Instagram Could Have Launched with 3 Simple Features
In 2012, before Instagram had any way of making money, Facebook purchased it for $1 billion. Facebook needed Instagram because it was the most popular place to share photos taken with the most popular camera in the world; the iPhone. Instagram is arguably the most successful social network since Facebook itself.
Achieving the scale of Instagram at their rate of growth is almost unprecedented, but building the app that led to that outcome is relatively easy if you identify the core features to focus on and ignore everything else.
Instagram’s filters and frames made it easy for anyone to take more expressive snapshots with the iPhone. Every photo you take is instantly published on your user profile and fed to anyone who follows you.
Your journey with Instagram starts with a super simple profile. All that’s required is a photo, username and a description to complete your account. The majority of space on your profile is consumed by your gallery of Instagram photos.
Most users will spend far more time browsing their feed than posting new photos. They came for the filters but stayed for the feed. Instagram has stuck with a simple feed design that isn’t far from what you might build in a prototype. One photo at a time scrolling down in reverse-chronological order.
Hearts are an effortless way to appreciate people you follow. It gives people a reason to come back to their profile to see how many hearts each photo received. This virtuous cycle keeps people coming back to Instagram once they have a network of friends and interesting characters to keep up with.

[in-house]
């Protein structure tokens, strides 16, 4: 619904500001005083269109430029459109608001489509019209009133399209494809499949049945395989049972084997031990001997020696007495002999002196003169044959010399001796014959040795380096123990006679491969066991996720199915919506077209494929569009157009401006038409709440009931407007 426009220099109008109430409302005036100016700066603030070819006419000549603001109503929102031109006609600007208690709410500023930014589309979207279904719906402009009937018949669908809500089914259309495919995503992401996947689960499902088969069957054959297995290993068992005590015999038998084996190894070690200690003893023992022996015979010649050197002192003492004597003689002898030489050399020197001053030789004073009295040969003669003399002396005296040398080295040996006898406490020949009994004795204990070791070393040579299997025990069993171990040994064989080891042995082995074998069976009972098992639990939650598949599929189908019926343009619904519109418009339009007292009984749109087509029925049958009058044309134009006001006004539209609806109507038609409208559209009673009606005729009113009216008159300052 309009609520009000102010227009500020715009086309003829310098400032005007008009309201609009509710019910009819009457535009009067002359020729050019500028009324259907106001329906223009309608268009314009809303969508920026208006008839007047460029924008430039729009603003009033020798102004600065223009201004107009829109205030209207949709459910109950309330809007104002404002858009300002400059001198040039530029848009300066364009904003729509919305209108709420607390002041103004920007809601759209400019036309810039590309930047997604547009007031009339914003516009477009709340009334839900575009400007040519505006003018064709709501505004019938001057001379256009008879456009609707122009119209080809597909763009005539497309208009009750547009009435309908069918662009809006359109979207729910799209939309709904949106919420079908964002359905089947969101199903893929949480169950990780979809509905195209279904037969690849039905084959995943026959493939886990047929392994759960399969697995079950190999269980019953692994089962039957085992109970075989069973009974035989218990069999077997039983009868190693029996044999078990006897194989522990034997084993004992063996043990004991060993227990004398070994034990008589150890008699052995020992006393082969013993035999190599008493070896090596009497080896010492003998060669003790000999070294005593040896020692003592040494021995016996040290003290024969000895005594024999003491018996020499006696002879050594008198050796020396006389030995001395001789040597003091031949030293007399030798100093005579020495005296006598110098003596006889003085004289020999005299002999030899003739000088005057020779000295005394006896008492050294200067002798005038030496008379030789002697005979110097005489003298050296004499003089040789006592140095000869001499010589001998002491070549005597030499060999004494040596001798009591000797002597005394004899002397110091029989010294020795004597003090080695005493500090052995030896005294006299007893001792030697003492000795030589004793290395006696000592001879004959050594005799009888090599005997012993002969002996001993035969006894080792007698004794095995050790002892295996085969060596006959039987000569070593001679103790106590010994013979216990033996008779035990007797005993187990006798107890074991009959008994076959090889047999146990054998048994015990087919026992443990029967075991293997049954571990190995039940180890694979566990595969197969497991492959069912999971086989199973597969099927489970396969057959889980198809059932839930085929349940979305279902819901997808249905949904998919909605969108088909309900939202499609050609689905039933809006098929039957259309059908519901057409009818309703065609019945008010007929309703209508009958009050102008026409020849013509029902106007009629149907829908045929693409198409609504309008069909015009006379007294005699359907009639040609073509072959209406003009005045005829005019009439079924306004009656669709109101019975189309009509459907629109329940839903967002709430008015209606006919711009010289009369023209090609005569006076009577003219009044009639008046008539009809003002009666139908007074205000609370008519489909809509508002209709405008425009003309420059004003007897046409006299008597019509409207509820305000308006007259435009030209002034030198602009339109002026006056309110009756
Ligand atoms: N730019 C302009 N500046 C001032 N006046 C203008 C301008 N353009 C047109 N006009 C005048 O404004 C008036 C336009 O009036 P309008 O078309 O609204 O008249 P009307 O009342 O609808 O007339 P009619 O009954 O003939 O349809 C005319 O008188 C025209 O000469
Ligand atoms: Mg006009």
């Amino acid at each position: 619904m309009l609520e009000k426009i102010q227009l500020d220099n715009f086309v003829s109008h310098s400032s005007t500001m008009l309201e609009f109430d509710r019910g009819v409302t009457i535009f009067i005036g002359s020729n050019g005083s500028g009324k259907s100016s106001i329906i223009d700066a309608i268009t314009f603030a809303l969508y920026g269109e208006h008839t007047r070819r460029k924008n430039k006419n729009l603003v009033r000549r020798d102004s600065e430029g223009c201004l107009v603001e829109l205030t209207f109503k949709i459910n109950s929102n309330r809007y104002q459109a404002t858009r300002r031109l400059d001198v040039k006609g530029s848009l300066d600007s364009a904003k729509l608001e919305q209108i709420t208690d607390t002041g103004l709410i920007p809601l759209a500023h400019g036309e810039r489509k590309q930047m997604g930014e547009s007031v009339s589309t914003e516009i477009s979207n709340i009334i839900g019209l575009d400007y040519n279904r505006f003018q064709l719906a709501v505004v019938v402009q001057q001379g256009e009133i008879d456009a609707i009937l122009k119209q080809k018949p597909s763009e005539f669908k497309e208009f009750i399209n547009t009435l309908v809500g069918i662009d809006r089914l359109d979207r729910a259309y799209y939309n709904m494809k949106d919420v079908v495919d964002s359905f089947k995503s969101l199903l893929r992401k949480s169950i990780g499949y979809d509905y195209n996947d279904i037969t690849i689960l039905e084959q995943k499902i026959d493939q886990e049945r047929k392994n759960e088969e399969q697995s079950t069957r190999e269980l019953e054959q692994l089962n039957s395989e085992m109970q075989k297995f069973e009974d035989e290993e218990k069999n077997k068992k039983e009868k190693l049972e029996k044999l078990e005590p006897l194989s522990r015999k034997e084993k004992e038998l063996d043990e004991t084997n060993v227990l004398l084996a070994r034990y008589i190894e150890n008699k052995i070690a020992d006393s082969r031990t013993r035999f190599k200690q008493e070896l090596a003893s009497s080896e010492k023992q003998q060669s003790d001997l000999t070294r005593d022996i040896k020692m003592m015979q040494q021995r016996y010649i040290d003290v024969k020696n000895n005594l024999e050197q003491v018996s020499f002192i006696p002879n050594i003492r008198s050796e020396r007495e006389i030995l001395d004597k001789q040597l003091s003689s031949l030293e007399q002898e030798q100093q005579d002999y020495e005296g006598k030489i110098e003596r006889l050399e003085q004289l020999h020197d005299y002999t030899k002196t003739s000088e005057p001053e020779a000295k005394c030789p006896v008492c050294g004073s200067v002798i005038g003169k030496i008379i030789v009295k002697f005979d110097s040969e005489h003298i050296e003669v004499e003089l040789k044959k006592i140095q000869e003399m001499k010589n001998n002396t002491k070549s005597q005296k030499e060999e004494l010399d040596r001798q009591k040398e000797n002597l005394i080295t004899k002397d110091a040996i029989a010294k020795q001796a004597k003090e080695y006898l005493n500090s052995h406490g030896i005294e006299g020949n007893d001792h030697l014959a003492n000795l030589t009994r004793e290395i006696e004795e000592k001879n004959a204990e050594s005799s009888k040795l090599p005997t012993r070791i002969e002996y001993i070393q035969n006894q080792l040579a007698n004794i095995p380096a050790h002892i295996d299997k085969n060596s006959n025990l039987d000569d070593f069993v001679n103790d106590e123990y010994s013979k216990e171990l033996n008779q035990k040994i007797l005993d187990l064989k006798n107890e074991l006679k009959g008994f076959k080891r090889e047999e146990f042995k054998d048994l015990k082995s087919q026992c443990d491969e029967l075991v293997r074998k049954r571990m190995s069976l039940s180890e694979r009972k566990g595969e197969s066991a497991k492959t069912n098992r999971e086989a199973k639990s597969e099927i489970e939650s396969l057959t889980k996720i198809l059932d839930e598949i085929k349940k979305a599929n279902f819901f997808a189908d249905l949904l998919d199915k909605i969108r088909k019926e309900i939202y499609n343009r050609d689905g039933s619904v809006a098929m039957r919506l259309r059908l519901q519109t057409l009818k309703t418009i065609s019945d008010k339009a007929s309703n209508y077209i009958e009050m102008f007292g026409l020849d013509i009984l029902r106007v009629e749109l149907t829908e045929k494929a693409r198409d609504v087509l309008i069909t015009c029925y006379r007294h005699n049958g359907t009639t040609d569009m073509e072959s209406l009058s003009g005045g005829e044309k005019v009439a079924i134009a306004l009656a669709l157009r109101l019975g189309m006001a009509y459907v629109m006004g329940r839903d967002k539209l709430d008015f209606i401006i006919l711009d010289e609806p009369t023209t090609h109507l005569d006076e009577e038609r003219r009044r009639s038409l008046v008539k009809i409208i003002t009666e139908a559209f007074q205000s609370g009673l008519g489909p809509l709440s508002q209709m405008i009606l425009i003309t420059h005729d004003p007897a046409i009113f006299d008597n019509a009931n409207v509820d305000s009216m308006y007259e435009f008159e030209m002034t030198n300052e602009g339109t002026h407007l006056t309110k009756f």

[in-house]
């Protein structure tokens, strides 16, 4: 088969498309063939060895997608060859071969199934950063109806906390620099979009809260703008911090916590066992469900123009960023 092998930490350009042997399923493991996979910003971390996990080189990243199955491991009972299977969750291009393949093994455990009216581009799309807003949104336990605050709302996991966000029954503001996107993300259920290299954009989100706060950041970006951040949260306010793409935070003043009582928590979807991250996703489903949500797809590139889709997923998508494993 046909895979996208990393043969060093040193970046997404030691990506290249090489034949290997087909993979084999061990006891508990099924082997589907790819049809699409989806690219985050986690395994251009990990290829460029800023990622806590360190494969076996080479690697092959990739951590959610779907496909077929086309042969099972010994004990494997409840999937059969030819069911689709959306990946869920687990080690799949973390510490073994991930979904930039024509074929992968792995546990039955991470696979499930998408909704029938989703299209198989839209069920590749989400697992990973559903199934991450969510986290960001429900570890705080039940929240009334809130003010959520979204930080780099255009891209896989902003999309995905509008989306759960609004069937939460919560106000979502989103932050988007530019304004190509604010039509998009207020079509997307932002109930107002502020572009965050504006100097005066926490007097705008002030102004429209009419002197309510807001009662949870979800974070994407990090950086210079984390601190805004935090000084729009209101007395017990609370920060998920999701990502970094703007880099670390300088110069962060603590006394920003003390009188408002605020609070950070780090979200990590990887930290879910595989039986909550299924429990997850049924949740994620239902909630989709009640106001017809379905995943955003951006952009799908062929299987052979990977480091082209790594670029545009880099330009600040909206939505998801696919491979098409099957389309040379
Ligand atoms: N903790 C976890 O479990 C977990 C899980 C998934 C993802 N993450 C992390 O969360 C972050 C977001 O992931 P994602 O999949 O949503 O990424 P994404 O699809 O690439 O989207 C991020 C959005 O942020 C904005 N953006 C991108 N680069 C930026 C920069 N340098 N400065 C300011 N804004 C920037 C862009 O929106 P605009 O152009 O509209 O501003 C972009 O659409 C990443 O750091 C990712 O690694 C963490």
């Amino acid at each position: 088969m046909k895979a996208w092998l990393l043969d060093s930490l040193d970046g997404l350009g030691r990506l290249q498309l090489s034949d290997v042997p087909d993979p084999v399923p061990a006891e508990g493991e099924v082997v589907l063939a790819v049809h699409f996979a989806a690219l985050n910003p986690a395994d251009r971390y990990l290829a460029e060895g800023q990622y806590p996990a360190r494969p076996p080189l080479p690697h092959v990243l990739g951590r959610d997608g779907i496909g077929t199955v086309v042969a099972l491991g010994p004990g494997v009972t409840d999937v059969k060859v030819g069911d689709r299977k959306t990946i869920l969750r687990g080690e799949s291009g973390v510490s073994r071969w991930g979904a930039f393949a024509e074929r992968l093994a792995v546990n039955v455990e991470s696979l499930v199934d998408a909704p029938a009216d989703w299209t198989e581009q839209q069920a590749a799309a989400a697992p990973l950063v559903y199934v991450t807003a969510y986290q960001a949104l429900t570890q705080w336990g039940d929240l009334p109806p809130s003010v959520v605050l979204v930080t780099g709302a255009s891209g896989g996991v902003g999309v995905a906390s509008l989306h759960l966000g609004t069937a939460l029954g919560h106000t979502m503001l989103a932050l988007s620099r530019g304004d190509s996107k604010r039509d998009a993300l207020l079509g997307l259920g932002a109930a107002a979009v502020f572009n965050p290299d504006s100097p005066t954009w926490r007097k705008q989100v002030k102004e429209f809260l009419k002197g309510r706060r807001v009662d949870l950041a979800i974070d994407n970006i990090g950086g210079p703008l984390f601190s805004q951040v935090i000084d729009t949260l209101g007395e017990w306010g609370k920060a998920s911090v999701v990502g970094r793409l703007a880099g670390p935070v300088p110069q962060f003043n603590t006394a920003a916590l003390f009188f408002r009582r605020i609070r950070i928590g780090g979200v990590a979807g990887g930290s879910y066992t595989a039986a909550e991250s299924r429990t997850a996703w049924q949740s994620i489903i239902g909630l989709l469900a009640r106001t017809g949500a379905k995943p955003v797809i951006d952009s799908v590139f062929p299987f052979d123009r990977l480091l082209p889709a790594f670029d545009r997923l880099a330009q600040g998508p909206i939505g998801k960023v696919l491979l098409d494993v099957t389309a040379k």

Taking a photo
There are hundreds of apps that will filter and frame your photo, but Instagram compelled even timid users to share every photo to the feed with a subtle tweak: whether you use it as a camera or an editor, the result isn’t saved to your device until you publish it onto your profile.
The first steps to Instagram
If the founder of Instagram had come to me with a $15,000 budget to build the first version of Instagram, I would have started by focusing on those three critical features.
Signing up for an app collects your email address, but more importantly, this is where new users form opinions about the app, so it is a critical to get this right. I would use it to show how to enhance and publish a photo, but also to inspire people to travel and take amazing photos. I want users to imagine themselves using the app and fulfilling their aspirations.
Taking a photo needs to be easy, so the interface shouldn’t be difficult to build. The tricky bit is uploading the photo. Do you upload it in the background and just hope that it works or do you make the user wait for it to finish? This app is worthless if people can’t share photos, so I would make the user wait. If something goes wrong, they can try again. That means we need to handle every case; loading, success, failure, server down, slow connection and no connection. There is nothing more frustrating than a frozen app or a cryptic error message.
Scrolling through feeds
The feed will keep users around, but it can also be very modest at first. I would only build a vertical list of photos that can be seen one at a time. This interface can be used both for the feed and profile tabs.
Getting to $1B
Nobody can reproduce the exact timing, luck, and thought process that created Instagram, but anyone can start small and iterate. Apps that start big are slow to change. Think about the smallest possible thing you can afford to build now that could become an important piece of something much larger.
Originally published at www.davidmazza.com on February 9, 2016.